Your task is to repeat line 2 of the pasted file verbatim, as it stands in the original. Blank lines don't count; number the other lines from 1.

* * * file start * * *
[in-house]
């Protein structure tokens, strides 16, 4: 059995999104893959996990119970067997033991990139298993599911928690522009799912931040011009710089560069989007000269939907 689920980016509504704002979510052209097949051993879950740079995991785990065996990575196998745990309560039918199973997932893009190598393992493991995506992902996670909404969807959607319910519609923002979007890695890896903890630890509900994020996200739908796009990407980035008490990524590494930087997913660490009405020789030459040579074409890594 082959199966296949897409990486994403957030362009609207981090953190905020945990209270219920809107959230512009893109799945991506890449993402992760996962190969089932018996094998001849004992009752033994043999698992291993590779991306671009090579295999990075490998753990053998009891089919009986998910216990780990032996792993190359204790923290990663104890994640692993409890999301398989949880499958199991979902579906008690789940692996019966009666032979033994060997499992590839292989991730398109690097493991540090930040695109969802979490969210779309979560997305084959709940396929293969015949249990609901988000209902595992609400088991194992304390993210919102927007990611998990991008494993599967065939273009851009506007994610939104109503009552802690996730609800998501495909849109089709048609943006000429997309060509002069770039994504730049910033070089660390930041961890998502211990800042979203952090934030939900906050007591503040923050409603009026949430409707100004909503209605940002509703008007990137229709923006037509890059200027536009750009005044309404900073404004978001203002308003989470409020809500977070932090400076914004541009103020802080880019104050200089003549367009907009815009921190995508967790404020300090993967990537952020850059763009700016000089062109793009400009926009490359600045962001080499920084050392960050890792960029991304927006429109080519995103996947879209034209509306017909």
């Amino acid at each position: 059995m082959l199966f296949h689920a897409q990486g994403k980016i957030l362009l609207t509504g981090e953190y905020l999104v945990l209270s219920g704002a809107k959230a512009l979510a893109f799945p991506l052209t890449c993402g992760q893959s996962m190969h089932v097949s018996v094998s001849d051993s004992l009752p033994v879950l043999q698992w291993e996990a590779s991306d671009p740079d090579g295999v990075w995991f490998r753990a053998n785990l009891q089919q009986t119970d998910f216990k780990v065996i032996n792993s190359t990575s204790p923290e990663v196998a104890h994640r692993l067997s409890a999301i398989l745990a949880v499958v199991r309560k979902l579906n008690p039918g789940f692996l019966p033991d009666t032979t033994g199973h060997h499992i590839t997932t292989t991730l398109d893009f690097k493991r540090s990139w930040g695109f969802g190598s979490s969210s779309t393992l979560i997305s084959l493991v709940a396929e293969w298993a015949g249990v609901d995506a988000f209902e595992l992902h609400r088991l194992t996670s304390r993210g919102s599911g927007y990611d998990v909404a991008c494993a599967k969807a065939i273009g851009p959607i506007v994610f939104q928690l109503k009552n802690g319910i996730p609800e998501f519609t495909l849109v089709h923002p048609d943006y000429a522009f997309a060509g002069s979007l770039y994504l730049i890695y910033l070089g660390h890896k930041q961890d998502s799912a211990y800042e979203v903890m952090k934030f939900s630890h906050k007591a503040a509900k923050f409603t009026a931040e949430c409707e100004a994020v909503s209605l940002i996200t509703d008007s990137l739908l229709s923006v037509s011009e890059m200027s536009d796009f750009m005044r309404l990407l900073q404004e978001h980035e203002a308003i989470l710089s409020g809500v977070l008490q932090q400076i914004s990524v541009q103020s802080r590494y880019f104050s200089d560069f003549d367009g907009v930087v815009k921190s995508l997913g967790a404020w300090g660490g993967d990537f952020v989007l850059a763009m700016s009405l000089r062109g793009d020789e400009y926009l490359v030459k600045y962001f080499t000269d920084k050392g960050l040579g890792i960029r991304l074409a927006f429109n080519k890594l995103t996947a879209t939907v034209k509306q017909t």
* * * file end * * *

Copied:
């Protein structure tokens, strides 16, 4: 059995999104893959996990119970067997033991990139298993599911928690522009799912931040011009710089560069989007000269939907 689920980016509504704002979510052209097949051993879950740079995991785990065996990575196998745990309560039918199973997932893009190598393992493991995506992902996670909404969807959607319910519609923002979007890695890896903890630890509900994020996200739908796009990407980035008490990524590494930087997913660490009405020789030459040579074409890594 082959199966296949897409990486994403957030362009609207981090953190905020945990209270219920809107959230512009893109799945991506890449993402992760996962190969089932018996094998001849004992009752033994043999698992291993590779991306671009090579295999990075490998753990053998009891089919009986998910216990780990032996792993190359204790923290990663104890994640692993409890999301398989949880499958199991979902579906008690789940692996019966009666032979033994060997499992590839292989991730398109690097493991540090930040695109969802979490969210779309979560997305084959709940396929293969015949249990609901988000209902595992609400088991194992304390993210919102927007990611998990991008494993599967065939273009851009506007994610939104109503009552802690996730609800998501495909849109089709048609943006000429997309060509002069770039994504730049910033070089660390930041961890998502211990800042979203952090934030939900906050007591503040923050409603009026949430409707100004909503209605940002509703008007990137229709923006037509890059200027536009750009005044309404900073404004978001203002308003989470409020809500977070932090400076914004541009103020802080880019104050200089003549367009907009815009921190995508967790404020300090993967990537952020850059763009700016000089062109793009400009926009490359600045962001080499920084050392960050890792960029991304927006429109080519995103996947879209034209509306017909």